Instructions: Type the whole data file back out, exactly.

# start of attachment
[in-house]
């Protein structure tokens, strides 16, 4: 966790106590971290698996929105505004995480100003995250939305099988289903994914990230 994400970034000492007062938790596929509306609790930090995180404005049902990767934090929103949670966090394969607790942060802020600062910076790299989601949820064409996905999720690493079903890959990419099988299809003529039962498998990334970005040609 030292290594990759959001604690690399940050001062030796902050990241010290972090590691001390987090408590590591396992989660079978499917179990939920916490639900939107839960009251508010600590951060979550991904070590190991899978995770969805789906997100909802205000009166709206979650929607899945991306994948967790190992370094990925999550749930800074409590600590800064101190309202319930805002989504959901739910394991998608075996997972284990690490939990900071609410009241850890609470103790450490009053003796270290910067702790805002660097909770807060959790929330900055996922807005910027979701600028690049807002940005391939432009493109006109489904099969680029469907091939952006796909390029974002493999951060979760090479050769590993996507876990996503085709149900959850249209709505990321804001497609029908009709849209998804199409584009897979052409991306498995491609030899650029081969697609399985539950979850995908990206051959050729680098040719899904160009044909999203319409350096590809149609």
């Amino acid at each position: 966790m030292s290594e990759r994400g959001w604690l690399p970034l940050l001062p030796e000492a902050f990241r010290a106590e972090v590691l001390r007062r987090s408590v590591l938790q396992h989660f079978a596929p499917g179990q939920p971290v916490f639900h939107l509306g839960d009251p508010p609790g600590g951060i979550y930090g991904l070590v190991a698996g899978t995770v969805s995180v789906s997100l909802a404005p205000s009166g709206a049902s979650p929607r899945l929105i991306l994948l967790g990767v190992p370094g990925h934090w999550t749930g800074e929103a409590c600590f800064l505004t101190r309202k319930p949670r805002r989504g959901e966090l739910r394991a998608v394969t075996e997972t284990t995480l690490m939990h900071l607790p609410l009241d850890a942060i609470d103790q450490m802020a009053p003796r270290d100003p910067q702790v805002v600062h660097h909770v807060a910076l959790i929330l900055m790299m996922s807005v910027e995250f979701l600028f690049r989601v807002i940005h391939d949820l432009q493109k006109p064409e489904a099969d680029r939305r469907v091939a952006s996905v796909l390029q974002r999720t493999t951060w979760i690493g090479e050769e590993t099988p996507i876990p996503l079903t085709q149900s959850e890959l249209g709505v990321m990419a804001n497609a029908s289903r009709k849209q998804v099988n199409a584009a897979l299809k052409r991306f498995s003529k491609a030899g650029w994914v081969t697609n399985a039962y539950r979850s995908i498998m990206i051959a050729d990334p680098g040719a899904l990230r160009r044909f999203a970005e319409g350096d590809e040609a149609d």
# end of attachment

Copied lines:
[in-house]
């Protein structure tokens, strides 16, 4: 966790106590971290698996929105505004995480100003995250939305099988289903994914990230 994400970034000492007062938790596929509306609790930090995180404005049902990767934090929103949670966090394969607790942060802020600062910076790299989601949820064409996905999720690493079903890959990419099988299809003529039962498998990334970005040609 030292290594990759959001604690690399940050001062030796902050990241010290972090590691001390987090408590590591396992989660079978499917179990939920916490639900939107839960009251508010600590951060979550991904070590190991899978995770969805789906997100909802205000009166709206979650929607899945991306994948967790190992370094990925999550749930800074409590600590800064101190309202319930805002989504959901739910394991998608075996997972284990690490939990900071609410009241850890609470103790450490009053003796270290910067702790805002660097909770807060959790929330900055996922807005910027979701600028690049807002940005391939432009493109006109489904099969680029469907091939952006796909390029974002493999951060979760090479050769590993996507876990996503085709149900959850249209709505990321804001497609029908009709849209998804199409584009897979052409991306498995491609030899650029081969697609399985539950979850995908990206051959050729680098040719899904160009044909999203319409350096590809149609």
């Amino acid at each position: 966790m030292s290594e990759r994400g959001w604690l690399p970034l940050l001062p030796e000492a902050f990241r010290a106590e972090v590691l001390r007062r987090s408590v590591l938790q396992h989660f079978a596929p499917g179990q939920p971290v916490f639900h939107l509306g839960d009251p508010p609790g600590g951060i979550y930090g991904l070590v190991a698996g899978t995770v969805s995180v789906s997100l909802a404005p205000s009166g709206a049902s979650p929607r899945l929105i991306l994948l967790g990767v190992p370094g990925h934090w999550t749930g800074e929103a409590c600590f800064l505004t101190r309202k319930p949670r805002r989504g959901e966090l739910r394991a998608v394969t075996e997972t284990t995480l690490m939990h900071l607790p609410l009241d850890a942060i609470d103790q450490m802020a009053p003796r270290d100003p910067q702790v805002v600062h660097h909770v807060a910076l959790i929330l900055m790299m996922s807005v910027e995250f979701l600028f690049r989601v807002i940005h391939d949820l432009q493109k006109p064409e489904a099969d680029r939305r469907v091939a952006s996905v796909l390029q974002r999720t493999t951060w979760i690493g090479e050769e590993t099988p996507i876990p996503l079903t085709q149900s959850e890959l249209g709505v990321m990419a804001n497609a029908s289903r009709k849209q998804v099988n199409a584009a897979l299809k052409r991306f498995s003529k491609a030899g650029w994914v081969t697609n399985a039962y539950r979850s995908i498998m990206i051959a050729d990334p680098g040719a899904l990230r160009r044909f999203a970005e319409g350096d590809e040609a149609d």